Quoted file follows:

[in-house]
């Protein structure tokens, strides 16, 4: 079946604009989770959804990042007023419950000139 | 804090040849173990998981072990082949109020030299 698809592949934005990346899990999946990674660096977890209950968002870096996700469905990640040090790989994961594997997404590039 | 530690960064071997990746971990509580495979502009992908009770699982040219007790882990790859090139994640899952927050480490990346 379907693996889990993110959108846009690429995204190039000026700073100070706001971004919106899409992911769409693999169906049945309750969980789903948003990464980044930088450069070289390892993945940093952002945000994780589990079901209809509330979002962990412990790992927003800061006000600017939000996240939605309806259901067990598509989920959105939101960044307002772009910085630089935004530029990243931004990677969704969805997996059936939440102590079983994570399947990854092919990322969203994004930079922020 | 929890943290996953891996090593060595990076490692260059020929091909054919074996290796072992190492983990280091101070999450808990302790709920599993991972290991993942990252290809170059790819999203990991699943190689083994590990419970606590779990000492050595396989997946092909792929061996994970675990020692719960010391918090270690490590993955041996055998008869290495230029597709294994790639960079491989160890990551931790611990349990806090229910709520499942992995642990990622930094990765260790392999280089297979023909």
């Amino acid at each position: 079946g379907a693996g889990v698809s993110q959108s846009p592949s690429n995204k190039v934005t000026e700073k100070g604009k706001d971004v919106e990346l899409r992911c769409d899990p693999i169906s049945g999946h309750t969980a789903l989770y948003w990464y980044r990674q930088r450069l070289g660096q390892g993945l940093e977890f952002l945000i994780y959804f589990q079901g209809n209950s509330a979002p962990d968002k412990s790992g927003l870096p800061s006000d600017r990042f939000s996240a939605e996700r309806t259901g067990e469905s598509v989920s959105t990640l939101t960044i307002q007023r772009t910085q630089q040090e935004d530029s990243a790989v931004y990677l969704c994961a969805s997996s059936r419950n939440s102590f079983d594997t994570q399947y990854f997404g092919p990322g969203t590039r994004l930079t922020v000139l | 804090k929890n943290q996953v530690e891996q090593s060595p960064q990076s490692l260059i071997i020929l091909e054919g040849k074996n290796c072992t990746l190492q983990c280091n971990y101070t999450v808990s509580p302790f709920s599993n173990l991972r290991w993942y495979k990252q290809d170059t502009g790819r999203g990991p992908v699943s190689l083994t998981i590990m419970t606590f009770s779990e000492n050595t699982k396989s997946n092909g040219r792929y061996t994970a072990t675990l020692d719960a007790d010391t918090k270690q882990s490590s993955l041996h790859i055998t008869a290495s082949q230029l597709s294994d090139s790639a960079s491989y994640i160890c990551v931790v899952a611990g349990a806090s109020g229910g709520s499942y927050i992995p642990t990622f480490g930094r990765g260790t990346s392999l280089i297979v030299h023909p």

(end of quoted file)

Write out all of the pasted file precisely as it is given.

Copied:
[in-house]
């Protein structure tokens, strides 16, 4: 079946604009989770959804990042007023419950000139 | 804090040849173990998981072990082949109020030299 698809592949934005990346899990999946990674660096977890209950968002870096996700469905990640040090790989994961594997997404590039 | 530690960064071997990746971990509580495979502009992908009770699982040219007790882990790859090139994640899952927050480490990346 379907693996889990993110959108846009690429995204190039000026700073100070706001971004919106899409992911769409693999169906049945309750969980789903948003990464980044930088450069070289390892993945940093952002945000994780589990079901209809509330979002962990412990790992927003800061006000600017939000996240939605309806259901067990598509989920959105939101960044307002772009910085630089935004530029990243931004990677969704969805997996059936939440102590079983994570399947990854092919990322969203994004930079922020 | 929890943290996953891996090593060595990076490692260059020929091909054919074996290796072992190492983990280091101070999450808990302790709920599993991972290991993942990252290809170059790819999203990991699943190689083994590990419970606590779990000492050595396989997946092909792929061996994970675990020692719960010391918090270690490590993955041996055998008869290495230029597709294994790639960079491989160890990551931790611990349990806090229910709520499942992995642990990622930094990765260790392999280089297979023909």
């Amino acid at each position: 079946g379907a693996g889990v698809s993110q959108s846009p592949s690429n995204k190039v934005t000026e700073k100070g604009k706001d971004v919106e990346l899409r992911c769409d899990p693999i169906s049945g999946h309750t969980a789903l989770y948003w990464y980044r990674q930088r450069l070289g660096q390892g993945l940093e977890f952002l945000i994780y959804f589990q079901g209809n209950s509330a979002p962990d968002k412990s790992g927003l870096p800061s006000d600017r990042f939000s996240a939605e996700r309806t259901g067990e469905s598509v989920s959105t990640l939101t960044i307002q007023r772009t910085q630089q040090e935004d530029s990243a790989v931004y990677l969704c994961a969805s997996s059936r419950n939440s102590f079983d594997t994570q399947y990854f997404g092919p990322g969203t590039r994004l930079t922020v000139l | 804090k929890n943290q996953v530690e891996q090593s060595p960064q990076s490692l260059i071997i020929l091909e054919g040849k074996n290796c072992t990746l190492q983990c280091n971990y101070t999450v808990s509580p302790f709920s599993n173990l991972r290991w993942y495979k990252q290809d170059t502009g790819r999203g990991p992908v699943s190689l083994t998981i590990m419970t606590f009770s779990e000492n050595t699982k396989s997946n092909g040219r792929y061996t994970a072990t675990l020692d719960a007790d010391t918090k270690q882990s490590s993955l041996h790859i055998t008869a290495s082949q230029l597709s294994d090139s790639a960079s491989y994640i160890c990551v931790v899952a611990g349990a806090s109020g229910g709520s499942y927050i992995p642990t990622f480490g930094r990765g260790t990346s392999l280089i297979v030299h023909p």